Guest Blog – What it’s like to work at LCL: Matthias Borremans, Facilities Project Manager

Ecological cooling systems

Matthias Borremans is LCL’s Facilities Project Manager.

He joined the company nearly a year ago. What exactly does his job entail? And which projects does he oversee?

Matthias tells all in this guest blog.

“As the Facilities Project Manager, I am responsible for overseeing various projects at LCL. One part of my work involves advising management when technologies or topologies need to be selected.

As a data center, we have to take a great many matters into consideration, and it is impossible to study everything, or design every element, without bringing in outside assistance. I therefore work with a number of engineering consulting firms that focus on different aspects of the data center.

One of the major projects on which I am currently working concerns the preparations for the construction of a new data center in Aalst. LCL already has a branch in Aalst, and it is building a second, 1200 m² data room behind its existing site. A data center cannot simply be thrown together. A study needs to be performed first, which can take up to 18 months. I check the study and monitor the implementation and delivery of the project. I always seek out the best technology and like to think outside the box. And as data centers are extremely energy-intensive, I like to come up with new ideas to help us be as environmentally friendly as possible.

For example, I considered the various cooling options for the new data center. One way to keep cooling generators cool is to spray water on them, in a process referred to as adiabatic cooling. This uses drinking water, however, which evaporates once it has been sprayed. We discussed the ethics of this within LCL, and asked ourselves whether it is acceptable to use drinking water for cooling and simply allow it to evaporate. A system of this kind does not consume a great deal of energy, is compact and can be fully redundant, but we decided it was not an environmentally responsible choice, and so we looked for an alternative solution. In the end, we opted for a system that can collect rainwater to cool down the dry coolers in hot weather.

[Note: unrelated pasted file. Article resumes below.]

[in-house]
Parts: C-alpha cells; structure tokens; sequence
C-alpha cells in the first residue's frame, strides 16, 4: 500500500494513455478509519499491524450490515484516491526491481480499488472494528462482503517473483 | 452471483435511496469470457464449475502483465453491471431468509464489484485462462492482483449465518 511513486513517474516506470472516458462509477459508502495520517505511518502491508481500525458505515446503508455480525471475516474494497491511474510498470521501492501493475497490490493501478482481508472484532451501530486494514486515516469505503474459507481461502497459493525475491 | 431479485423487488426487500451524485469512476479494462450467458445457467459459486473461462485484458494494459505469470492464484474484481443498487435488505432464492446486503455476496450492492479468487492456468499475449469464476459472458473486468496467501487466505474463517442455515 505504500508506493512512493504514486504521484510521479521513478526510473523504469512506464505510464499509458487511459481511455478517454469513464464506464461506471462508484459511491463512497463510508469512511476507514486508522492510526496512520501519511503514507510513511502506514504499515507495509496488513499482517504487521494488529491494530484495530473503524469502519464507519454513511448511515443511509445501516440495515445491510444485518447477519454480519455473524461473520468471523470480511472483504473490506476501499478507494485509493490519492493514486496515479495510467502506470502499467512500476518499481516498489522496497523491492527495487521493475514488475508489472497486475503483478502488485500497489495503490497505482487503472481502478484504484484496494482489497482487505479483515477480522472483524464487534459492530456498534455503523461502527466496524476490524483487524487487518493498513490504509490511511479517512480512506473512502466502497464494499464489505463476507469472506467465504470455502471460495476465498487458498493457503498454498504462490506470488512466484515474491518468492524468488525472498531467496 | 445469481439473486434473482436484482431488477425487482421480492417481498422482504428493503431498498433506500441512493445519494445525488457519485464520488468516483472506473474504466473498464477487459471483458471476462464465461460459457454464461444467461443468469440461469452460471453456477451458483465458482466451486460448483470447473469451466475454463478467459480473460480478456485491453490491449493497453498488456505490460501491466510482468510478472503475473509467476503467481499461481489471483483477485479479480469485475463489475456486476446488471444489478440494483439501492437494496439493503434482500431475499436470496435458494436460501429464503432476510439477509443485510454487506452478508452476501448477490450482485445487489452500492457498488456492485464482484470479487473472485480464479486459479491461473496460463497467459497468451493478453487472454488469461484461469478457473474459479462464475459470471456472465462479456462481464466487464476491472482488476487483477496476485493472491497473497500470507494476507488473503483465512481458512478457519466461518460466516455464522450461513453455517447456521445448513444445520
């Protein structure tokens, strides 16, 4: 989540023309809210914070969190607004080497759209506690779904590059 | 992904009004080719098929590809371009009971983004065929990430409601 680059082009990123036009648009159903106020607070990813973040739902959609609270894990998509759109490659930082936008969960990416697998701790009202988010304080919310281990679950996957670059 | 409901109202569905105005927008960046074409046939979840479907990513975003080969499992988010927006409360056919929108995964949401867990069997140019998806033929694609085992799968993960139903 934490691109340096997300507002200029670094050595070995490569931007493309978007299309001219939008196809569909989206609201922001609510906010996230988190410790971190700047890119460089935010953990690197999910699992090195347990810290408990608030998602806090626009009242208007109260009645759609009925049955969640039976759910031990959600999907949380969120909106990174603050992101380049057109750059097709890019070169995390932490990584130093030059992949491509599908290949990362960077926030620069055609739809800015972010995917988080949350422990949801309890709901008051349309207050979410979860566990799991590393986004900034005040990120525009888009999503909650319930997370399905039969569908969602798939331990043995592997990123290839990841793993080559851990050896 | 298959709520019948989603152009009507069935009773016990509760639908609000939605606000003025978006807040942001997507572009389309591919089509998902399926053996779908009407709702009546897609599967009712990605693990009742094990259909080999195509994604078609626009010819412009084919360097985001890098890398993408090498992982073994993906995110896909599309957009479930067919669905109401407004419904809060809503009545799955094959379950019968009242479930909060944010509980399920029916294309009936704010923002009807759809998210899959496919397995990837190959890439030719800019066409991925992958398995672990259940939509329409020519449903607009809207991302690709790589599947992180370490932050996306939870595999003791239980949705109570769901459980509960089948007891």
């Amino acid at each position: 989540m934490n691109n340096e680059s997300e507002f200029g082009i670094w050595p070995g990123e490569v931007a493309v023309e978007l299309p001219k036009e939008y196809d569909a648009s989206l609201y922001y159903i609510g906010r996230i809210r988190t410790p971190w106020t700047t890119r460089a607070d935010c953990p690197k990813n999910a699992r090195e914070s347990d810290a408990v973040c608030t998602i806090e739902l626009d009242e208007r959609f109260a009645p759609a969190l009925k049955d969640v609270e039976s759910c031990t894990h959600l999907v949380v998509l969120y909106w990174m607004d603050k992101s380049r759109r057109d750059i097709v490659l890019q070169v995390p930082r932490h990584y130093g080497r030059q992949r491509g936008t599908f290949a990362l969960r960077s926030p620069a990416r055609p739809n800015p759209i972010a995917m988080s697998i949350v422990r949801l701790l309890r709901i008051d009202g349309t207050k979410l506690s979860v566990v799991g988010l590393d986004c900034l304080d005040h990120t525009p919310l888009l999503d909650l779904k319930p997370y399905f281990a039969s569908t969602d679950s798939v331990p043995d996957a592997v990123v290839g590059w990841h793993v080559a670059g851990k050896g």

In addition, the temperature range of the cooling water in the data center in Aalst will not be as low as in traditional systems. The cooling water will be cooled by the air outside when the outdoor temperature is lower than the temperature indoors (this is the case most of the year in Belgium), which means there will be no need to use cooling equipment. To ensure we can use this free cooling for as long as possible, we have selected the largest possible dry coolers, which will make it easier to remove heat. Using free cooling will allow us to achieve substantial energy savings.

The cooling system in the new data center in Aalst will be dual redundant (2N redundancy). This means there will be two backup cooling systems. As we want to maximize the space in the new data room, the cooling generators have been placed on the roof. To assist us with this, we called on the services of a stability engineer.

The construction project in Aalst is scheduled for completion at the end of 2018.”

Matthias Borremans, Facilities Project Manager at LCL

Let’s join forces for data center outsourcing

Over the past years, I have made attempts, with the Dutch Datacenter Association, to set up a Belgian Datacenter Association in one form or another, in order to promote the interests of data centers in our country.

This organization will put us on the international map owing to the unique position we hold in the heart of Europe, with London and Paris just 5 milliseconds away and Amsterdam even closer. You can probably relate to the idea.

Belgians not only have a brick in their stomach, they clearly also have a data center or server room in their stomach.

In terms of data center outsourcing, our country must be ranked like bottom of the list. People do not feel comfortable if their server is not in their basement, as it were.

 

When I hear CIOs talk about how their management views the potential outsourcing of their data center, I sometimes feel as if I am back in the Middle Ages.

But in those days there were fortresses, of course, and people did not need electricity. Today, the needs of businesses are somewhat more sophisticated, and internal data centers or server rooms are slightly more vulnerable than a fortress armory.

Given this, jointly promoting external data centers would be a very useful exercise.

Unfortunately, most Belgian data center businesses only pay lip service to collaboration. They limit themselves to their own daily challenges, rather than investing time in joining forces, let alone looking beyond national borders.

Of course, I am Dutch. I have seen genuine efforts in this area in the Netherlands, and they are bearing fruit. But in Belgium, LCL’s is a lone voice in the wilderness.

 

Laurens van Reijen, Managing Director LCL

Who has better Business Continuity than Belgocontrol?

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Data Center LCL

A lot of sarcasm on social media and in the press yesterday and today, about Belgocontrol’s failing power backup. Next to the economic damage, there’s the reputation damage. A lot of companies are no better though. When confronted with a power cut, whether as a test or a real one, most companies will bear unexpected consequences. And what is more: a lot of IT Managers are quite aware of that. I bet many IT Managers haven’t slept well last night…

It’s true that redundancy of all your critical systems and assets in general, such as Belgocontrol’s control tower, requires an investment. Some IT Managers tell us their CFO or CEO won’t give them the budgets to do what is really needed. Let’s hope yesterday’s adventures have learned these CXO’s what’s really at stake.